Let's assume that the phase locked loop is in a steady state, namely the output frequency of the voltage-controlled oscillator 4 is 1 GHz. In this case, as “−1” is entered fro the transmission symbol, the modulated signal from the pulse shaping circuit 6 modulates the frequency of the voltage controlled oscillator 4 from 1 GHz to 999.9 MHz. Since the phase locked loop locks to 1 GHz before the modulation, when the signal of 999.9 MHz is fed back to the phase-difference detector 1, a phase difference occurs and the phase locked loop begins lock-in operation, causing a degradation in the modulated signal.

To prevent this lock-in, the division number should be 999.9. Therefore, when symbol “−1” is entered, the division number should be divided by −0.1; when symbol “1” is entered, the division number should be divided by +0.1, which prevents signal degradation from being caused by lock-in in the phase locked loop. However, actually, the programmable divider 5 cannot take a decimal division number. For this reason, ±0.1 signal is entered into the sigma delta circuit 7 to carry out sigma delta modulation and ±1 signal is entered into the programmable divider 5. In other words, the multiplier 13 multiplies incoming transmission symbols “+1” and “−1” by a constant m to transform them into “+0.1” and “−0.1” respectively before being introduced into the sigma delta circuit 7. In this case, therefore, m= 1/10. Here, for digital signals, the number of decimals is limited and a constant m may not be expressed. If that is the case, the constant m need not be 1/10; instead, a number close to 1/10 which can be expressed by digital signals may be selected.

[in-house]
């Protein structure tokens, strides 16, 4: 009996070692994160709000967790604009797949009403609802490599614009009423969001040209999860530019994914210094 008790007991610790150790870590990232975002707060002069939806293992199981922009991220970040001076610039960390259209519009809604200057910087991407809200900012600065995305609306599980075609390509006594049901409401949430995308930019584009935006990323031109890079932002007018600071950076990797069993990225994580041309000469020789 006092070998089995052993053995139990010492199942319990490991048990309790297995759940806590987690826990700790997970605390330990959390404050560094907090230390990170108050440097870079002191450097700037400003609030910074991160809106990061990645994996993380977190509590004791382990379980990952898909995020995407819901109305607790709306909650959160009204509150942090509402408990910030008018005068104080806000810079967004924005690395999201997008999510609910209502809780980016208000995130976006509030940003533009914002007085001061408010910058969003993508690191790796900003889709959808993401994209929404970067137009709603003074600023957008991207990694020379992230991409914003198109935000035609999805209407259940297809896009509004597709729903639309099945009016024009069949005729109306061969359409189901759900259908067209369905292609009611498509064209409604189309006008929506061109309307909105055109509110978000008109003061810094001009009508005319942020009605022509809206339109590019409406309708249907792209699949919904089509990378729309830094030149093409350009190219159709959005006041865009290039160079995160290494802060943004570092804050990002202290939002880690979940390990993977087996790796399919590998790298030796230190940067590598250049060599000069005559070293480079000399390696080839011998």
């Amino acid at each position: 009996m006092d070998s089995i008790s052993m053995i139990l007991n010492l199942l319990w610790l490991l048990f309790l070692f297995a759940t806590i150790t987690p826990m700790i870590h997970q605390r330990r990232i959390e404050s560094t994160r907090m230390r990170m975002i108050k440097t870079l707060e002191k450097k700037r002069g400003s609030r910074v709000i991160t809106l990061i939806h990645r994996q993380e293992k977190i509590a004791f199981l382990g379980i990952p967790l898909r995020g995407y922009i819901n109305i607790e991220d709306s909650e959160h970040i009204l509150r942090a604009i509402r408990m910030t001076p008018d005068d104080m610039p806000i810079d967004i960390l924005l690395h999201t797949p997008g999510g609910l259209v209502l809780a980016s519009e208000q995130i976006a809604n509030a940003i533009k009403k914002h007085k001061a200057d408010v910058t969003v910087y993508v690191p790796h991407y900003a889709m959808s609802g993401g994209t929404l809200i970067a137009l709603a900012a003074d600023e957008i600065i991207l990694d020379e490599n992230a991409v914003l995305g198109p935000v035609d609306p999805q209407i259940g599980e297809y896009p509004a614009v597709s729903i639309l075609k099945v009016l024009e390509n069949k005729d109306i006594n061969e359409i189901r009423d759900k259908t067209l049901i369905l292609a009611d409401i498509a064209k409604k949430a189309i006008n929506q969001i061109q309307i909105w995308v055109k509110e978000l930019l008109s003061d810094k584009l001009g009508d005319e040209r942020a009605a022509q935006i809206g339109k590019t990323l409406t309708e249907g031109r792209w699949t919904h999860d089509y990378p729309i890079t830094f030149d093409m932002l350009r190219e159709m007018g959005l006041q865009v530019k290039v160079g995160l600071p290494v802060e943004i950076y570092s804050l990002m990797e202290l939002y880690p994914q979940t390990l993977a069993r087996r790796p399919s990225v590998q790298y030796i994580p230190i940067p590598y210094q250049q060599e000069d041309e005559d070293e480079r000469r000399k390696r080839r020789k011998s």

Furthermore, for example, if fref=2 MHz and the transmission symbol rate is 1 Mbps, namely the frequency of reference signal REF is too high for the symbol rate, the transmission symbol “1” may be repeated to express “11” (a signal of the same frequency as that of reference signal REF) to enter it into the multiplier 13.

On the other hand, if the frequency of reference signal REF is too low for the symbol rate, a modulator MD1 a as shown in FIG. 7 may be used as the first modulator MD1. Referring to FIG. 7, the modulator MD1 a comprises: a multiplier 13 which multiplies a transmission pulse train by a constant m; a sigma delta circuit 7 which transforms the output of the multiplier 13 into a prescribed pulse train; an averaging circuit (AVG) 20 which output an average of outputs from the sigma delta circuit 7 in a given zone; and an adder 14 which adds a constant CS representing a carrier frequency to the output of the averaging circuit 20.

For example, if fref=0.5 MHz, the transmission symbol rate is 1 Mbps, and transmission symbol “1-111” corresponds to “1-111” as an output of the sigma delta circuit 7, then the averaging circuit 20 takes the average of two transmission symbols, and outputs “01” at 0.5 MHz frequency.

As described above, in this embodiment, the phase locked loop works even when the frequency of reference signal REF is below the symbol rate, which means that a low frequency reference signal REF can be used.